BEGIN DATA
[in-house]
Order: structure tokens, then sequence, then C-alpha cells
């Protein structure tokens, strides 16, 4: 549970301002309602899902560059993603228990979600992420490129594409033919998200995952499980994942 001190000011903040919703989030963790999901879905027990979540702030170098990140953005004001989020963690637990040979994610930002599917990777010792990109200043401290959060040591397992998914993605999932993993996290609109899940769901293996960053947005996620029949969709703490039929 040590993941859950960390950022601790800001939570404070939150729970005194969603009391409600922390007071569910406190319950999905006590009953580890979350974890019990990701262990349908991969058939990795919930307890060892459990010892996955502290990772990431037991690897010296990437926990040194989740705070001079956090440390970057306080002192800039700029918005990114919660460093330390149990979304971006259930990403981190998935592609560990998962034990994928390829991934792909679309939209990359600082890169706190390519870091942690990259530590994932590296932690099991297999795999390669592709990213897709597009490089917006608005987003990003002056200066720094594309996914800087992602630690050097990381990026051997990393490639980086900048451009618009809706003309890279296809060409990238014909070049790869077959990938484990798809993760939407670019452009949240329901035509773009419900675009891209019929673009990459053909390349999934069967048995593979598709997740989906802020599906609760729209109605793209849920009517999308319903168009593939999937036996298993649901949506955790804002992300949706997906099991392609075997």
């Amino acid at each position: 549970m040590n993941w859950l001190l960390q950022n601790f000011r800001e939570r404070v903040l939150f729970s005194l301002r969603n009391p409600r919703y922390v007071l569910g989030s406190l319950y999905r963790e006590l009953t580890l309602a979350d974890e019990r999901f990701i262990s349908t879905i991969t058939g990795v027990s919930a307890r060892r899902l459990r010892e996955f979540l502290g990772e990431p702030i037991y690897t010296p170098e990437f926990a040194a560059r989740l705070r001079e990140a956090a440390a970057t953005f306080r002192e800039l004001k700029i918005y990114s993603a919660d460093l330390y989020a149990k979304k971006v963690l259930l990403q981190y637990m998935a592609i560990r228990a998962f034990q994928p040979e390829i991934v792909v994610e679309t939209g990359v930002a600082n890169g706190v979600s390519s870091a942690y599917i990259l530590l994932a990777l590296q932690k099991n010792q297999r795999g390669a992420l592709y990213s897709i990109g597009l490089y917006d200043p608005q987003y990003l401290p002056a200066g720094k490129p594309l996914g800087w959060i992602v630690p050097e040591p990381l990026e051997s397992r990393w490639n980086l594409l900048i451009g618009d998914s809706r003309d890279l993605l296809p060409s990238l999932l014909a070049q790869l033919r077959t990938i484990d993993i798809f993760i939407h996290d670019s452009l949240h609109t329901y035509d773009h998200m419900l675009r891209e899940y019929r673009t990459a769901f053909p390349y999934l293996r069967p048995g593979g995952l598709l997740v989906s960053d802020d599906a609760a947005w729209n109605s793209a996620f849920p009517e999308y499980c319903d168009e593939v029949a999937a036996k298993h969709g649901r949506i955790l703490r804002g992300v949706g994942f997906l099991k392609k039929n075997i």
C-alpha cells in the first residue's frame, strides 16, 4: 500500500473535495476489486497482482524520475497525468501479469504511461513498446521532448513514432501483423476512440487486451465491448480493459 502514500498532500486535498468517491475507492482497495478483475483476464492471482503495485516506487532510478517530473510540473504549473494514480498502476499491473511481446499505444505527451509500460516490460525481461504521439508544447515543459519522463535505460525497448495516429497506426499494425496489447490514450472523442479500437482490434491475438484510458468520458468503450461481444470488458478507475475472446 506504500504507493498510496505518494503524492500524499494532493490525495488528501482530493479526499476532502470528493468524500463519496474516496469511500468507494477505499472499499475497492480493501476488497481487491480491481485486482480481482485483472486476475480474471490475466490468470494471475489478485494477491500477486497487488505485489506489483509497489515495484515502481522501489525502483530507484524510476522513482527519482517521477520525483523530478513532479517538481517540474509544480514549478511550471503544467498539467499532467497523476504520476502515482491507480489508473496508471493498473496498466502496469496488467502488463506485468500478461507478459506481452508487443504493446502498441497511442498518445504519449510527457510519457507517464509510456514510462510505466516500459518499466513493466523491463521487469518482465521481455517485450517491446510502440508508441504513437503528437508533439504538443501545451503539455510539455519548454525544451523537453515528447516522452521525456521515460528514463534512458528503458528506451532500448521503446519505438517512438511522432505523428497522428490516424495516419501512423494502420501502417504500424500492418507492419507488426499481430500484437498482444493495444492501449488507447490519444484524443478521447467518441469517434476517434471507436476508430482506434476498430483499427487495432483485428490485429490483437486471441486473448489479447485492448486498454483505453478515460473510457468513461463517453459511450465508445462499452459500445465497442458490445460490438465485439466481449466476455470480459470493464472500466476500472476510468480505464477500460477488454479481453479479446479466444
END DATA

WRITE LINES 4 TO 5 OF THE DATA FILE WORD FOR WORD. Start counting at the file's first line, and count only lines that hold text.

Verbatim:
């Amino acid at each position: 549970m040590n993941w859950l001190l960390q950022n601790f000011r800001e939570r404070v903040l939150f729970s005194l301002r969603n009391p409600r919703y922390v007071l569910g989030s406190l319950y999905r963790e006590l009953t580890l309602a979350d974890e019990r999901f990701i262990s349908t879905i991969t058939g990795v027990s919930a307890r060892r899902l459990r010892e996955f979540l502290g990772e990431p702030i037991y690897t010296p170098e990437f926990a040194a560059r989740l705070r001079e990140a956090a440390a970057t953005f306080r002192e800039l004001k700029i918005y990114s993603a919660d460093l330390y989020a149990k979304k971006v963690l259930l990403q981190y637990m998935a592609i560990r228990a998962f034990q994928p040979e390829i991934v792909v994610e679309t939209g990359v930002a600082n890169g706190v979600s390519s870091a942690y599917i990259l530590l994932a990777l590296q932690k099991n010792q297999r795999g390669a992420l592709y990213s897709i990109g597009l490089y917006d200043p608005q987003y990003l401290p002056a200066g720094k490129p594309l996914g800087w959060i992602v630690p050097e040591p990381l990026e051997s397992r990393w490639n980086l594409l900048i451009g618009d998914s809706r003309d890279l993605l296809p060409s990238l999932l014909a070049q790869l033919r077959t990938i484990d993993i798809f993760i939407h996290d670019s452009l949240h609109t329901y035509d773009h998200m419900l675009r891209e899940y019929r673009t990459a769901f053909p390349y999934l293996r069967p048995g593979g995952l598709l997740v989906s960053d802020d599906a609760a947005w729209n109605s793209a996620f849920p009517e999308y499980c319903d168009e593939v029949a999937a036996k298993h969709g649901r949506i955790l703490r804002g992300v949706g994942f997906l099991k392609k039929n075997i």
C-alpha cells in the first residue's frame, strides 16, 4: 500500500473535495476489486497482482524520475497525468501479469504511461513498446521532448513514432501483423476512440487486451465491448480493459 502514500498532500486535498468517491475507492482497495478483475483476464492471482503495485516506487532510478517530473510540473504549473494514480498502476499491473511481446499505444505527451509500460516490460525481461504521439508544447515543459519522463535505460525497448495516429497506426499494425496489447490514450472523442479500437482490434491475438484510458468520458468503450461481444470488458478507475475472446 506504500504507493498510496505518494503524492500524499494532493490525495488528501482530493479526499476532502470528493468524500463519496474516496469511500468507494477505499472499499475497492480493501476488497481487491480491481485486482480481482485483472486476475480474471490475466490468470494471475489478485494477491500477486497487488505485489506489483509497489515495484515502481522501489525502483530507484524510476522513482527519482517521477520525483523530478513532479517538481517540474509544480514549478511550471503544467498539467499532467497523476504520476502515482491507480489508473496508471493498473496498466502496469496488467502488463506485468500478461507478459506481452508487443504493446502498441497511442498518445504519449510527457510519457507517464509510456514510462510505466516500459518499466513493466523491463521487469518482465521481455517485450517491446510502440508508441504513437503528437508533439504538443501545451503539455510539455519548454525544451523537453515528447516522452521525456521515460528514463534512458528503458528506451532500448521503446519505438517512438511522432505523428497522428490516424495516419501512423494502420501502417504500424500492418507492419507488426499481430500484437498482444493495444492501449488507447490519444484524443478521447467518441469517434476517434471507436476508430482506434476498430483499427487495432483485428490485429490483437486471441486473448489479447485492448486498454483505453478515460473510457468513461463517453459511450465508445462499452459500445465497442458490445460490438465485439466481449466476455470480459470493464472500466476500472476510468480505464477500460477488454479481453479479446479466444